Back in 2016, there was an Uber breach. Hackers stole the personal data of 57 million Uber customers and drivers. But rather than disclosing the incident when they found out, Uber paid the hackers $100,000 to delete the data and keep the incident quiet, as a Bloomberg story recently detailed.
In this blog post, we will discuss the Uber breach, including what happened, what information was stolen and some steps you can take to stay safe.
According to Uber’s new CEO, Dara Khosrowshani, two individuals outside the company “inappropriately accessed user data stored on a third-party cloud-based service that we use.”
The information breached is different for riders vs. drivers:
Riders (57 million from around the world):
- Names, email addresses, mobile phone numbers.
- Names, email addresses, and mobile phone numbers
- Driver’s License numbers
So how do you know if you were affected by the Uber breach?
Drivers will be notified individually.
As it stands, if you’re a rider, you likely won’t know if you were affected. Why?
“We do not believe any individual rider needs to take any action. We have seen no evidence of fraud or misuse tied to the incident. We are monitoring the affected accounts and have flagged them for additional fraud protection,” according to the release from Uber.
Uber is encouraging all users to monitor their Uber account and let them know if you see anything unexpected or unusual.
But as this Fortune story points out, “Even ‘mundane’ data breaches can be significant, since the personal information included in most accounts can be used to engineer everything from identity theft to phishing operations.”
That being said, as with the Equifax breach, it’s best to assume you were affected. That means you should:
- Change your Uber password, of course. And if you were using that same password on another site, change those passwords as well. Don’t reuse an old one. Be sure and follow the latest password advice.
- If you’ve paid for a credit monitoring service (we don’t recommend) or are doing it for free yourself, don’t assume that will be enough to keep you safe from identity theft. Credit monitoring doesn’t prevent identity theft, it only alerts you to a possible problem. And many types of identity theft won’t even show up on your credit report, including tax identity theft, criminal identity theft, Social Security identity theft, and medical identity theft.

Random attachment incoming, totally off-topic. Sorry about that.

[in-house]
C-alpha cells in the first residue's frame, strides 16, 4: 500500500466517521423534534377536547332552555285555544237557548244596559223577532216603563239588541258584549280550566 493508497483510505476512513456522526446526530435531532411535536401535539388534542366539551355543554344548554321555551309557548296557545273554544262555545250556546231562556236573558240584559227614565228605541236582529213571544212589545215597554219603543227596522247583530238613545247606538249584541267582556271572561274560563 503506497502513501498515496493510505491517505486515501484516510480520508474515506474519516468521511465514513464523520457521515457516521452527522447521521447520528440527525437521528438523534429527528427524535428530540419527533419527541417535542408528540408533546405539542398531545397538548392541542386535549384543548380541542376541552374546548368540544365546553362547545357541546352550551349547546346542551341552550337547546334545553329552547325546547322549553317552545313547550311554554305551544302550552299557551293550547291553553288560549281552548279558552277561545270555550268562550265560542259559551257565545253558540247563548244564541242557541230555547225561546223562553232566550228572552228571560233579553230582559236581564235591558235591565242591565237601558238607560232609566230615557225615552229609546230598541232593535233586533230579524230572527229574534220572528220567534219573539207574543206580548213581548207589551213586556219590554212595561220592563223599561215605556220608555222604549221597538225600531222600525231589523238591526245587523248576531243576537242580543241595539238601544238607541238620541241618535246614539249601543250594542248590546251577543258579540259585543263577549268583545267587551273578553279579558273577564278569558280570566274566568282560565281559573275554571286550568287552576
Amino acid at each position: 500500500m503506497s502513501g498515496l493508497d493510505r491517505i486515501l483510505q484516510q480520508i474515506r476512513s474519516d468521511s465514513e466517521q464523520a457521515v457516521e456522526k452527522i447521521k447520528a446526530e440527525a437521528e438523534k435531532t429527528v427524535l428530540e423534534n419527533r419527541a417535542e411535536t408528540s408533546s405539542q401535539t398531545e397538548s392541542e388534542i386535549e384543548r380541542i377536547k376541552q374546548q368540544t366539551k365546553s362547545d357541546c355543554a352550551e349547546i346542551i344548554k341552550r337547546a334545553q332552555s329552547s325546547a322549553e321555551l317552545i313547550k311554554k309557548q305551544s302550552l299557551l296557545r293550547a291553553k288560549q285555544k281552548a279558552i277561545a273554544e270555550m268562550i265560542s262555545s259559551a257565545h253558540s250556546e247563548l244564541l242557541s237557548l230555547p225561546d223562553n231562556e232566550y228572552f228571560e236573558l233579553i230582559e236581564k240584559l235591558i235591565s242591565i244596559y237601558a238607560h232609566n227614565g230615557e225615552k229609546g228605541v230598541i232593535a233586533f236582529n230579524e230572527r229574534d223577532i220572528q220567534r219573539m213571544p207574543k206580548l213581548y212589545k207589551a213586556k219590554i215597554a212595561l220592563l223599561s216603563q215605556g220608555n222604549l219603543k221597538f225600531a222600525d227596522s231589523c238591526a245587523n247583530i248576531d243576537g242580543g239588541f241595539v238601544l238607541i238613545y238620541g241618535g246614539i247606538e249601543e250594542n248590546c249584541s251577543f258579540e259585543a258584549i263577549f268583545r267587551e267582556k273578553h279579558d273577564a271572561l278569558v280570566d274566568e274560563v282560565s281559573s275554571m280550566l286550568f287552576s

- Consider freezing your credit. With all of the data breaches that have taken place in the last few years, most security experts agree it’s pretty likely your information has already been compromised. A credit freeze might help keep your identity safe, but it doesn’t cover all forms of identity theft (read more about the limitations here).
- Sign up for a fully managed identity restoration service. While some companies just provide advice on how to fix your identity once it’s been stolen, LibertyID provides fully managed identity restoration. That means if you’re a LibertyID member and your identity is stolen, we will fix it ourselves. Our certified restoration specialists could save you hundreds of hours of work by placing fraud alerts, making all the necessary phone calls, filing the disputes and contacting government agencies, creditors, insurance companies and more.
Think about it — if you suddenly got a bunch of bills in the mail for credit cards that you didn’t open or medical procedures you didn’t receive, who would you call?
You need a plan and we have one. LibertyID is the AAA of identity theft protection, offering the most effective identity theft restoration and protection service. Sign up for an annual subscription and rest easy knowing that if your identity is stolen, we will fix it. There’s no limit to the time or money we will spend restoring your identity to pre-event status. But just like with AAA, you have to be covered before there’s an incident.